Practice Question – What are the basic tenets of Hindu religion? Is Hinduism based on monotheism or polytheism? (UPSC 2015)
Approach – Introduction, List basic tenets of religion, Hinduism is a monotheistic religion – explain why, Conclusion.
When Hinduism was being practiced as the path of Dharma, there were only different sampradayas or traditions. None of them were known as religions but they coexisted honoring their differences. Over time, various sampradayas became different religions. Some evolved out of Hinduism like Buddhism and Sikhism and some evolved independently around the world. As time, culture, society evolved, translation of Sanatana Dharma into Dharma practices, principles and perspectives continue to evolve within Hindu ocean. Some of the practices, principles and perspectives became different traditions though they all connect to the ocean of Vedic knowledge — just like rivers flow from ocean far and in different direction but the roots of all these rivers is still the ocean.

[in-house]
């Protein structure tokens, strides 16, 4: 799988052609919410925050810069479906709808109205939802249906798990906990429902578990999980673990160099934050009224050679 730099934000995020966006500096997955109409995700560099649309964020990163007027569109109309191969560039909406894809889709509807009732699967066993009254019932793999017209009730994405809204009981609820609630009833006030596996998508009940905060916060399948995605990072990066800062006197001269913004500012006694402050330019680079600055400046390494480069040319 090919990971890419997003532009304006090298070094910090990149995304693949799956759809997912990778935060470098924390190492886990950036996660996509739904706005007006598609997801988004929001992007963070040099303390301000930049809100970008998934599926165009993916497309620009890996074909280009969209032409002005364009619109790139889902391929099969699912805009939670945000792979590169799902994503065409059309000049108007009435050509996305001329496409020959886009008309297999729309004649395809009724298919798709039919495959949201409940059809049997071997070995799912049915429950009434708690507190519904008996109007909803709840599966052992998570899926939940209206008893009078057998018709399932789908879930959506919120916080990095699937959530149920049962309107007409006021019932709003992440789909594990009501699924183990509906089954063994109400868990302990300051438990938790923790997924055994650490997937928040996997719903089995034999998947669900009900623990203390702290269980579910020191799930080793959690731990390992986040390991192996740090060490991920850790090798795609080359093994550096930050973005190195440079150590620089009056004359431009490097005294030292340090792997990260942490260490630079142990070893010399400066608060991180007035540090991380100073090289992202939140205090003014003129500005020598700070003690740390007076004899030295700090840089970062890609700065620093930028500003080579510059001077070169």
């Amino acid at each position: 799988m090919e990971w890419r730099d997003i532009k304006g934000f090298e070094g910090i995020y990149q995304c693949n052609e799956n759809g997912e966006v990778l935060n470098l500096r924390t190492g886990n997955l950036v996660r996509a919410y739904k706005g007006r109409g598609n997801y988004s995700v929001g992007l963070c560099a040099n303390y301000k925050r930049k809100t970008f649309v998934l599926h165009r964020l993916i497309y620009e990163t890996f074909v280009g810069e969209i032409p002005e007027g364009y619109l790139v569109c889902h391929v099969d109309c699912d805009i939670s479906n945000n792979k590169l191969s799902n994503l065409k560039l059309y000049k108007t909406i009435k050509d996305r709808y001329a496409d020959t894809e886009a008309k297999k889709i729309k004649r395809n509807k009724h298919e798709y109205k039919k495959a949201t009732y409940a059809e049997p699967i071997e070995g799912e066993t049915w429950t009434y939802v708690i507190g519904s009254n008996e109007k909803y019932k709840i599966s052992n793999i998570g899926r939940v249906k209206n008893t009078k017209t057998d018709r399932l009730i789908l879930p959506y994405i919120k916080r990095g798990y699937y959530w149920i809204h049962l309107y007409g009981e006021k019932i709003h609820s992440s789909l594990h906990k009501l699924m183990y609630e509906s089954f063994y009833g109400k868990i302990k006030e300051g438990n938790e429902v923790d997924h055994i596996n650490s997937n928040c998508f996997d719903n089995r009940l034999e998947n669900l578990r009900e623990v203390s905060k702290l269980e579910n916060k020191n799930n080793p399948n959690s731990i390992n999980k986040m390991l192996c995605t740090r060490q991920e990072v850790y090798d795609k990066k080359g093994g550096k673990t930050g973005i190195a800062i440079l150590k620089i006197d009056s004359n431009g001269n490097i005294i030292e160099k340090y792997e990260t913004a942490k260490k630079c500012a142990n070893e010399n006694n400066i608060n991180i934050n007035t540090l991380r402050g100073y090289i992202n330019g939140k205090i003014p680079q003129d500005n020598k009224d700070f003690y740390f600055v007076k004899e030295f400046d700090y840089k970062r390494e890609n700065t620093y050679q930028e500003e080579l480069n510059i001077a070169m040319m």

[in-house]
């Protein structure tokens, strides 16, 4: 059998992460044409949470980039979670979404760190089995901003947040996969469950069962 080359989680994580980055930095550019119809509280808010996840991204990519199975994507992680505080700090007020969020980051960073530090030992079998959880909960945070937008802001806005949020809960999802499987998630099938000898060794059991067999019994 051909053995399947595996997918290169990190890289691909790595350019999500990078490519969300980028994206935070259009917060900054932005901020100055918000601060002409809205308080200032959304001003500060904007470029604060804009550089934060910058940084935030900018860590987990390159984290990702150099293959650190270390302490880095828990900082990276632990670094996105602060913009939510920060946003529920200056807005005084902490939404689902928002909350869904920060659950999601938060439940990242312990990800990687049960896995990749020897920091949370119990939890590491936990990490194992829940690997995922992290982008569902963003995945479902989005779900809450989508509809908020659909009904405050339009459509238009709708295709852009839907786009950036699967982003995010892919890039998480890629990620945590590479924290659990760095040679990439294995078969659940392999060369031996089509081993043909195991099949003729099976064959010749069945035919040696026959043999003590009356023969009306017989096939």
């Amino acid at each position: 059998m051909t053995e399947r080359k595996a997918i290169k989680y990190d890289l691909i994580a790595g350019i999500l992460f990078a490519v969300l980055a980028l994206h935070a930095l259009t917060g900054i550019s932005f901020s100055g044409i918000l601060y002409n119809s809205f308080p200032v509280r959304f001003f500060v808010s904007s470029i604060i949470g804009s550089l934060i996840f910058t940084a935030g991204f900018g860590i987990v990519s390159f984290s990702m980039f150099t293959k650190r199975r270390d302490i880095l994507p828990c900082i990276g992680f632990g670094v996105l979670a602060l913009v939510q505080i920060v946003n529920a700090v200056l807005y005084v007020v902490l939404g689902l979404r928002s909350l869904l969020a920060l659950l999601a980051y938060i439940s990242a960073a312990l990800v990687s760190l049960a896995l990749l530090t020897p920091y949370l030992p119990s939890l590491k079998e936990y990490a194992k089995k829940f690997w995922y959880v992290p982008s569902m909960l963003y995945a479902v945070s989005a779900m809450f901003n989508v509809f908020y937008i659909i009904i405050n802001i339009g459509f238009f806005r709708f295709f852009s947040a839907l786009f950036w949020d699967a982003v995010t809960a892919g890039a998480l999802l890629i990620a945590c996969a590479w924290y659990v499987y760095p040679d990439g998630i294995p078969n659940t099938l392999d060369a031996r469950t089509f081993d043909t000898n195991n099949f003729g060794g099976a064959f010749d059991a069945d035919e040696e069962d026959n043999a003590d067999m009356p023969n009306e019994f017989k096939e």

WHO IS A HINDU ?
Those who follow the teachings of Vedas. They are called Vedic people, or Vaidikas. The term Hindu was coined by people outside India (Persians), who based the
name referring to those living close to river Indus. Hinduism is also referred to as सनातन धर्म or the perennial wisdom.
THE CONCEPT OF GOD